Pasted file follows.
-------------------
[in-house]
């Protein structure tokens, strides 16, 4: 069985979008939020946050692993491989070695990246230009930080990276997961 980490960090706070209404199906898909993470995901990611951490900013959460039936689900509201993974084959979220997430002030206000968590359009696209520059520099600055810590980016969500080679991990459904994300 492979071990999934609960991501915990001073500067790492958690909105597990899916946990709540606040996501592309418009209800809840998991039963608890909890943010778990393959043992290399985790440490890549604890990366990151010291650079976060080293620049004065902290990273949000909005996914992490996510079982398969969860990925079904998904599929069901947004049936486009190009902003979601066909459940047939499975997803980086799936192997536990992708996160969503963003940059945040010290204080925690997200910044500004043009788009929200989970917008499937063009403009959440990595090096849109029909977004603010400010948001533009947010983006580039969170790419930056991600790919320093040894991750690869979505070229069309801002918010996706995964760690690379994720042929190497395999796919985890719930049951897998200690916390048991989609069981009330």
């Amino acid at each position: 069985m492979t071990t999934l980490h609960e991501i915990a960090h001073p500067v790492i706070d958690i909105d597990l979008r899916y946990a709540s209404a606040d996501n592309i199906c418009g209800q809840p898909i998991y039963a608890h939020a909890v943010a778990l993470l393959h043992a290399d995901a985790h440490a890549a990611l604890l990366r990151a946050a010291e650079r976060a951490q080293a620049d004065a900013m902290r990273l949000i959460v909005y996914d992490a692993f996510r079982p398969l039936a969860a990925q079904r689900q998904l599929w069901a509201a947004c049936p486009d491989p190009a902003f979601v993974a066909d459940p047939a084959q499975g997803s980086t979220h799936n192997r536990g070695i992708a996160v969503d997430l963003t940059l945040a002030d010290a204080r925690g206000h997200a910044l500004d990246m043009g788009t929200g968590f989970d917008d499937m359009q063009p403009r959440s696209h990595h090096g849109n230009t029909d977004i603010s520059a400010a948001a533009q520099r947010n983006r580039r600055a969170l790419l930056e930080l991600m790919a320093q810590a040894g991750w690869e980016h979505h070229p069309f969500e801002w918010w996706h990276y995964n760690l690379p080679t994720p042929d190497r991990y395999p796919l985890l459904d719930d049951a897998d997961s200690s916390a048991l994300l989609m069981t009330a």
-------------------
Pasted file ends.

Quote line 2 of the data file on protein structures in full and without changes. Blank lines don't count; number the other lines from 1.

């Protein structure tokens, strides 16, 4: 069985979008939020946050692993491989070695990246230009930080990276997961 980490960090706070209404199906898909993470995901990611951490900013959460039936689900509201993974084959979220997430002030206000968590359009696209520059520099600055810590980016969500080679991990459904994300 492979071990999934609960991501915990001073500067790492958690909105597990899916946990709540606040996501592309418009209800809840998991039963608890909890943010778990393959043992290399985790440490890549604890990366990151010291650079976060080293620049004065902290990273949000909005996914992490996510079982398969969860990925079904998904599929069901947004049936486009190009902003979601066909459940047939499975997803980086799936192997536990992708996160969503963003940059945040010290204080925690997200910044500004043009788009929200989970917008499937063009403009959440990595090096849109029909977004603010400010948001533009947010983006580039969170790419930056991600790919320093040894991750690869979505070229069309801002918010996706995964760690690379994720042929190497395999796919985890719930049951897998200690916390048991989609069981009330």